If you aren’t able to charge the battery for any reason, plug-ins also have the option to run the entire journey on petrol or diesel – helping to reduce any range anxiety you might have. However, if you don’t think you’ll be able to charge regularly, you’re better off not getting a PHEV as you won’t benefit from its charging capabilities.

  • Mild hybrids (MHEV)

Mild hybrid cars are also an option with both a combustion engine and an electric motor. However, unlike full hybrids and plug-ins, the motor in a mild hybrid can only assist the engine in helping it run more efficiently – it can ‘t be driven on electric power only. In general, the electric motor will assist the engine during hard acceleration and improve stop-start efficiency. Though they can be less economical than many full hybrids and plug-ins, it’s reported that a car with mild hybrid technology can be as much as 15% more efficient than a petrol equivalent.*

All three hybrid types are available to lease on the Motability Scheme. 

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Are hybrids better for the environment?

Fully-electric vehicles can be better for the environment than fossil-fuelled cars. A hybrid can be a greener alternative than a petrol or diesel car, but this is mainly just when it uses the electric battery element rather than its combustion engine.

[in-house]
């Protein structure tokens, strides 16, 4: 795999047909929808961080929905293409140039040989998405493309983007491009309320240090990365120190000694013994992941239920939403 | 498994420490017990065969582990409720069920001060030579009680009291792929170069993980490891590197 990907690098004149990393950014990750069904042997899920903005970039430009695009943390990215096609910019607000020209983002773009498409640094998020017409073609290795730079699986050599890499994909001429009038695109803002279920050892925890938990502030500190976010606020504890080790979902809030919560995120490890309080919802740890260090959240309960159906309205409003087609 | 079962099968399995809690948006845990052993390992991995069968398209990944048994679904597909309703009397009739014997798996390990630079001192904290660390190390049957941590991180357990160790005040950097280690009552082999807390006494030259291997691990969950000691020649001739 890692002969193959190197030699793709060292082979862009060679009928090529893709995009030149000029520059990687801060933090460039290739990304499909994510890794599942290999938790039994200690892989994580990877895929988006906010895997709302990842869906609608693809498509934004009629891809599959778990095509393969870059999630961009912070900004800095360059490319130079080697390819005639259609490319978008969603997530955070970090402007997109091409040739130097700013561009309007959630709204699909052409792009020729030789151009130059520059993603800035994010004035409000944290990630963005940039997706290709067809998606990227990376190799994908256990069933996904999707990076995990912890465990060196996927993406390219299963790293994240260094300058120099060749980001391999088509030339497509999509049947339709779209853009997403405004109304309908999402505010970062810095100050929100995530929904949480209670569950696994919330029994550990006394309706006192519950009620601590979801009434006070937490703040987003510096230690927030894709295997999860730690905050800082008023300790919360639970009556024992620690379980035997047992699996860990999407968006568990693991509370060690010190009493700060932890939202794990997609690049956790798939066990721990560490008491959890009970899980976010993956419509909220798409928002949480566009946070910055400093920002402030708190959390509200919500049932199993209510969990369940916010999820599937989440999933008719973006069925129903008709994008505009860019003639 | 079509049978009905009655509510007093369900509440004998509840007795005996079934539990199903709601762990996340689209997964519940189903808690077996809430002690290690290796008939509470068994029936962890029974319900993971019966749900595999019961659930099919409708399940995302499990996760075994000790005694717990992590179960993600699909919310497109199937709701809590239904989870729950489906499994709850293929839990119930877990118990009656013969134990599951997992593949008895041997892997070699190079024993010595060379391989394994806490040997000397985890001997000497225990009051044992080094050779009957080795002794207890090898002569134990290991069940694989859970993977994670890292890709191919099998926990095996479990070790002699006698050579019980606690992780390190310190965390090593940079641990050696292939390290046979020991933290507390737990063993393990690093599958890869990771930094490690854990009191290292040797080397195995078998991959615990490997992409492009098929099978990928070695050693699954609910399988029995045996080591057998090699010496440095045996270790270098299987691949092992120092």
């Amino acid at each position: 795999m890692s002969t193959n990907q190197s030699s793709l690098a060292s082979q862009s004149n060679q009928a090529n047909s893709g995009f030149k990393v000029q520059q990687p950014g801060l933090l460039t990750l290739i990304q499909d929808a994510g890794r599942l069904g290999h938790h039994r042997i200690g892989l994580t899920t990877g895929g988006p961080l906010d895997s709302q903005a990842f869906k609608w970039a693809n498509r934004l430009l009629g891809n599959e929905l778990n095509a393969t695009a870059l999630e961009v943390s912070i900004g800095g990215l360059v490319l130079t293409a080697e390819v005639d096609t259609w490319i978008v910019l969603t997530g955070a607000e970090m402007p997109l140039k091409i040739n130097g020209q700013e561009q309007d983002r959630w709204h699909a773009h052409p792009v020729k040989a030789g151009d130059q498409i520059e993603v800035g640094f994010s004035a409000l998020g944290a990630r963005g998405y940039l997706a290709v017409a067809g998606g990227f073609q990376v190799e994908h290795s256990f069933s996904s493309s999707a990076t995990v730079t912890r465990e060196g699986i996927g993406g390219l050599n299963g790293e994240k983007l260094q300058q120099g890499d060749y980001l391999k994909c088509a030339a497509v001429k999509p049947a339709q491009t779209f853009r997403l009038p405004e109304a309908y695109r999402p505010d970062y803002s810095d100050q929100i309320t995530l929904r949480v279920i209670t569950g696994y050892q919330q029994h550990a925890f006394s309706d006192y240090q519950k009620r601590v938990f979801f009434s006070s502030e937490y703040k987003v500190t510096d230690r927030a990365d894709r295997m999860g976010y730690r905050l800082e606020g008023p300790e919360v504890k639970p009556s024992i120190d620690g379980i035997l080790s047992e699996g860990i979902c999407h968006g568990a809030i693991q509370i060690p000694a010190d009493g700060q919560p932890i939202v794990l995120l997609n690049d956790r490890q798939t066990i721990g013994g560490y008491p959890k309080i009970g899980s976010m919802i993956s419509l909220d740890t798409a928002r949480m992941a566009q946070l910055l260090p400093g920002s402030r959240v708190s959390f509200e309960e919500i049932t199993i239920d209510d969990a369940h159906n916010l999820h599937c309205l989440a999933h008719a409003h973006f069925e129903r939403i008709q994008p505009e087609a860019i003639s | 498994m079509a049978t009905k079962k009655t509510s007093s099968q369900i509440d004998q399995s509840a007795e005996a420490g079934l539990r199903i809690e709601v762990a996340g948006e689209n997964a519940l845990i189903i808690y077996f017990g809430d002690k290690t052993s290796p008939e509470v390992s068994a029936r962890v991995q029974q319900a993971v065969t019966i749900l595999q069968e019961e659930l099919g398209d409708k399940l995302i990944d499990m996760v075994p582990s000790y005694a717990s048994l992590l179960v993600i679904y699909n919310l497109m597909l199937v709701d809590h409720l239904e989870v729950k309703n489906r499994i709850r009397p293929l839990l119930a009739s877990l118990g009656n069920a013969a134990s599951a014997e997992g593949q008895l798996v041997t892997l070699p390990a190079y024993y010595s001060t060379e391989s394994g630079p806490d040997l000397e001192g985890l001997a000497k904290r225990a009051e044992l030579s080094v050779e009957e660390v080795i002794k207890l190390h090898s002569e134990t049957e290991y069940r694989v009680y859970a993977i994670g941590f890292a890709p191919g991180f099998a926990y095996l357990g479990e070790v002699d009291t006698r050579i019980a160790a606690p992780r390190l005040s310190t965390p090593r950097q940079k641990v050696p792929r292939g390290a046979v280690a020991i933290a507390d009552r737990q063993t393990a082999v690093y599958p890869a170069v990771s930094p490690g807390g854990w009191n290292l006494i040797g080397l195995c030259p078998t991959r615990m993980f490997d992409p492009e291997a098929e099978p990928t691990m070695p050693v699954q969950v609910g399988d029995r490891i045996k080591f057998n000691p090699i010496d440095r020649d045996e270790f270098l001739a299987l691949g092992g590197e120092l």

If you make lots of short journeys using just the electric battery and are able to recharge your vehicle frequently, a hybrid will emit much less CO2 into the environment than a fossil-fuelled car. 

But if you rely more on your hybrid’s combustion engine, your vehicle will produce similar emissions to a petrol or diesel car. As a result, plug-in hybrids have the most potential to reduce your carbon footprint significantly, but only if driven using the battery (as it is intended to be used).

Is a hybrid cheaper to run?

Hybrids can use as much as 30% less fuel per mile than petrol and diesel cars, increasing your fuel economy and reducing your running costs. * But again, this is determined by the types of journeys you make. If you only make short journeys and have reliable access to charging points, a plug-in hybrid can be even more economical than a standard hybrid, as most of your journeys will use electricity only.

If you make mostly longer journeys, however, and your car relies on the petrol or diesel engine quite heavily, your fuel economy will fall and your fuel costs will increase. Also, be aware that the fuel efficiency of plug-in hybrids drops during longer journeys as their heavy batteries make them less economical than conventional petrol or diesel cars.

Is a hybrid cheaper to tax?